5. Now, turning to this case, the first question that I have to consider is whether there is any debt due by the debtor which can be adjusted. The debtor came to Court with a clear case that he was liable to return the purchase price as the sale was an oral sale and no title passed. That case could not be pursued in view of Jibhaoo's case. Then an attempt was made by the debtor to establish that, following that decision, there was a charge and he was liable, even in that view, to refund the purchase price and, therefore, lie was a debtor. But when now the case rests not upon oral sale but upon agreement of sale, the position is entirely different. When the vendee has, taken possession pursuant to the provisions of the agreement for sale, can it be said that the vendor is indebted to the purchaser in any amount? The possession of the vendee being protected, the vendor cannot get back that possession and, therefore, there is no question of the return of the purchase price or the purchase price being a charge upon the property. As I said before, the position is identical with that of a proper sale-deed being executed and, therefore, we have a case here where at the date of the application, no debt was due by the debtor to these two creditors and there was no relationship of debtor and creditors between them. It is significant to note that in Jibhaoo Harising v. Ajabsing, the decision of the Court actually rested on the fact that there was a debt which the debtor was bound to pay. At page 982 of the judgment, we have the following observations:
.We think, therefore, that the learned District Judge came to a right conclusion in holding that the creditor had a charge on the property intended to be sold, and of which he was in possession. That being so, there is clearly a debt which the debtor was bound to pay. The charge created in favour of the creditor was in respect of that debt, That being the Case, the transaction can properly fall within the purview of a Debt Adjustment Court, and the learned District Judge was, in our opinion, right in holding that the Debt Adjustment Court had jurisdiction over the matter in dispute.
Applying this ratio to our case, there is no debt which the debtor was bound to pay and which debt could be properly adjusted by the Debt Adjustment Court.
6. Now, Mr. Kotwal has strongly relied on Clause (v) of Sub-section (2) of Section 32 which provides that 'the Court may pass an order for the delivery of possession of any property notwithstanding any law or contract to the contrary', and Mr. Kotwal says that whatever Section 53A may provide, brush it aside, give it a go-by and give the possession to the debtor if he is prepared to pay the debt which is finally adjusted. Now, in my opinion, that is not the correct reading of Section 32(2)(v). Section 32(2)(v) comes into force at the stage of the making of an award. It is only if there is a debt due by the debtor to the creditor which can be adjusted by the Court that the Court can pass an award under Section 32, and it is only when the Court is passing an award under Section 32 that Mr. Kotwal is right that the Court can ignore the provision of any law and give possession to the debtor. But if the very foundation is lacking, if there is no debt and no debtor and creditor, then the question of applying Section 32 does not arise. I receive considerable support in the view that I have taken in the observations of Mr. Justice Shah in Gurappai Ningappa v. Baswannappa : AIR1957Bom31 . the learned Judge says:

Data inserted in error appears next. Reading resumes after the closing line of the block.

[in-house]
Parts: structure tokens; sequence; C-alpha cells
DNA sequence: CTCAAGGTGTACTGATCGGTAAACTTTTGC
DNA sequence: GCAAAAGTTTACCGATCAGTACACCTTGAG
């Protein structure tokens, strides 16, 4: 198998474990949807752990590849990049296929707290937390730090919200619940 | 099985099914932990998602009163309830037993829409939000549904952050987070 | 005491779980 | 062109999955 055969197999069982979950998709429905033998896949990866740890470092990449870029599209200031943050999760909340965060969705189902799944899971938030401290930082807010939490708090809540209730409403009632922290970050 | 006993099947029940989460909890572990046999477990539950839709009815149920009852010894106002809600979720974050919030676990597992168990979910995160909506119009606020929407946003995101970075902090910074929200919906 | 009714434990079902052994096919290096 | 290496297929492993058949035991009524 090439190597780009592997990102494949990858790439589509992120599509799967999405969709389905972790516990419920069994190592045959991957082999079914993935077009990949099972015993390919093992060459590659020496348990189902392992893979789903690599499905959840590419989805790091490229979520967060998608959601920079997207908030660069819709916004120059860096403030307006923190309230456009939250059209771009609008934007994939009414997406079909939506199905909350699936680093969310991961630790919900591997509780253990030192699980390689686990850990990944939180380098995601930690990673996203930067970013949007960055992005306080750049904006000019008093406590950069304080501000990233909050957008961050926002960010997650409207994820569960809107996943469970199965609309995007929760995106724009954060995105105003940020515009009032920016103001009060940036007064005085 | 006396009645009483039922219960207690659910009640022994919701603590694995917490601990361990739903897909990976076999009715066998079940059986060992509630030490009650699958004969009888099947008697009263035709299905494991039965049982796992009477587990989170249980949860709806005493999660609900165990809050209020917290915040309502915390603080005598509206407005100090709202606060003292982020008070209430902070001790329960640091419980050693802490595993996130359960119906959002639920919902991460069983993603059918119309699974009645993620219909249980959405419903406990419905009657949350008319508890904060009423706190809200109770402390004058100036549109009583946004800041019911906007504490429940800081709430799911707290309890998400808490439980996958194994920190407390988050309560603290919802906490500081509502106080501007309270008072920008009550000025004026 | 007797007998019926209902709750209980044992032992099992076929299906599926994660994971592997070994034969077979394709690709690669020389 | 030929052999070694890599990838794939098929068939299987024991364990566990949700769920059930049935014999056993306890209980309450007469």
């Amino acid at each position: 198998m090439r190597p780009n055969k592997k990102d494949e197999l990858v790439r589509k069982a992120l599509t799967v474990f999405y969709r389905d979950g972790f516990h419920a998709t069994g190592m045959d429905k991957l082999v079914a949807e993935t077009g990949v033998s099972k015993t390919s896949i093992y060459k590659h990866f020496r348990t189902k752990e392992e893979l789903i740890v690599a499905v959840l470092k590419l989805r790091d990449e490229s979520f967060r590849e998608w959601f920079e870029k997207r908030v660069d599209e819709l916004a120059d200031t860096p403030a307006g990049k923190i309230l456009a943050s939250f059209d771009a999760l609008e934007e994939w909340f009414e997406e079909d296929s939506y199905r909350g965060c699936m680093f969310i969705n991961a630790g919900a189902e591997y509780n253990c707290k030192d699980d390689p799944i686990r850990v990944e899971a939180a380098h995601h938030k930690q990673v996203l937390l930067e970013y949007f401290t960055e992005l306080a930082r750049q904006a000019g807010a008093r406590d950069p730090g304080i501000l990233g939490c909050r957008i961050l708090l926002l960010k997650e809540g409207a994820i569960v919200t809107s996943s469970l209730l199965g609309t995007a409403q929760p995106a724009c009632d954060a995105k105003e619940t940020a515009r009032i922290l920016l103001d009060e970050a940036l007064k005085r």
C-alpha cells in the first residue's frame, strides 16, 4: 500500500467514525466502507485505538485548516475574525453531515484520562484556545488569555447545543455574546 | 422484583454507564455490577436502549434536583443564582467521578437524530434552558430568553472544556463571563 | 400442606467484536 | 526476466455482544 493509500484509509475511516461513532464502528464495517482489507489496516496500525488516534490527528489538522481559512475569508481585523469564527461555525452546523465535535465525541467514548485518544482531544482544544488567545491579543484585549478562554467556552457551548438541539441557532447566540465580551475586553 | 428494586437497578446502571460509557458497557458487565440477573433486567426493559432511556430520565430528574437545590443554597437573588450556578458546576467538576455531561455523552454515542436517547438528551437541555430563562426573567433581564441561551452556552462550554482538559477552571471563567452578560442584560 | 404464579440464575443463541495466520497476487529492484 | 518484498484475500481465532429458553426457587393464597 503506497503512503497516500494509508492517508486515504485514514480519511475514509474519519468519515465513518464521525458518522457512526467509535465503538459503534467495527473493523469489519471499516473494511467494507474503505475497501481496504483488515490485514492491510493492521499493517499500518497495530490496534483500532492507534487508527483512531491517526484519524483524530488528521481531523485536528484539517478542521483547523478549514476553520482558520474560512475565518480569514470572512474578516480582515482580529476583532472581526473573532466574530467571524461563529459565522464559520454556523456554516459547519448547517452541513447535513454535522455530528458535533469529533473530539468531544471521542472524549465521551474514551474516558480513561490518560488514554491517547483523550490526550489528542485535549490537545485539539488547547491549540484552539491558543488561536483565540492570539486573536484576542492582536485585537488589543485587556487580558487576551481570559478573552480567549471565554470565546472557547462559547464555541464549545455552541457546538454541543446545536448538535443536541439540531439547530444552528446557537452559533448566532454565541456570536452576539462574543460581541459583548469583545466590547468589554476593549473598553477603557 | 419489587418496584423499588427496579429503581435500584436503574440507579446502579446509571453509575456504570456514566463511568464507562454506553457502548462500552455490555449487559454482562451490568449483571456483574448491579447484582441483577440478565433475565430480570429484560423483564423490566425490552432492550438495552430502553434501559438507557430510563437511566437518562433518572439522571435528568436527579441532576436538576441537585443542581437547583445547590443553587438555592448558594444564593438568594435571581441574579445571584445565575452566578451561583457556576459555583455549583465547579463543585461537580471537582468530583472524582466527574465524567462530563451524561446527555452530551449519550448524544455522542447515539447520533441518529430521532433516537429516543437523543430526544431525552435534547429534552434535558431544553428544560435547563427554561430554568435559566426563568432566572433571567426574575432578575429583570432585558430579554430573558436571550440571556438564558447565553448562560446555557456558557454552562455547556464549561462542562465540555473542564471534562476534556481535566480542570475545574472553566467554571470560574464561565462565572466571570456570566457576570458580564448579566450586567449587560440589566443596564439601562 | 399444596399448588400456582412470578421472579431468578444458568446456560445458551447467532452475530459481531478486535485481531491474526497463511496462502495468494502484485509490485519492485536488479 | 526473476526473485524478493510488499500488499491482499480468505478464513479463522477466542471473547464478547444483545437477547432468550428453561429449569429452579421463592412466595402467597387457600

In any event a claim for possession of property which is delivered in pursuance of a contract to sell is not within the competence of the Bombay Agricultural Debtors Relief Court even if the opponent has acquired no title by the contract. In my judgment, under the guise of an application for adjustment of debts the debtor is seeking to institute proceedings in the Debt Adjustment Court for obtaining possession of property contrary to Section 53A of the Transfer of Property Act which enables the person put in possession to raise the plea of part performance.
These observations in all their force apply to the facts of this case.
7. The result is the judgment of the learned Assistant Judge will be set aside ; the judgment of the trial Court will be restored. Rule absolute with Costs.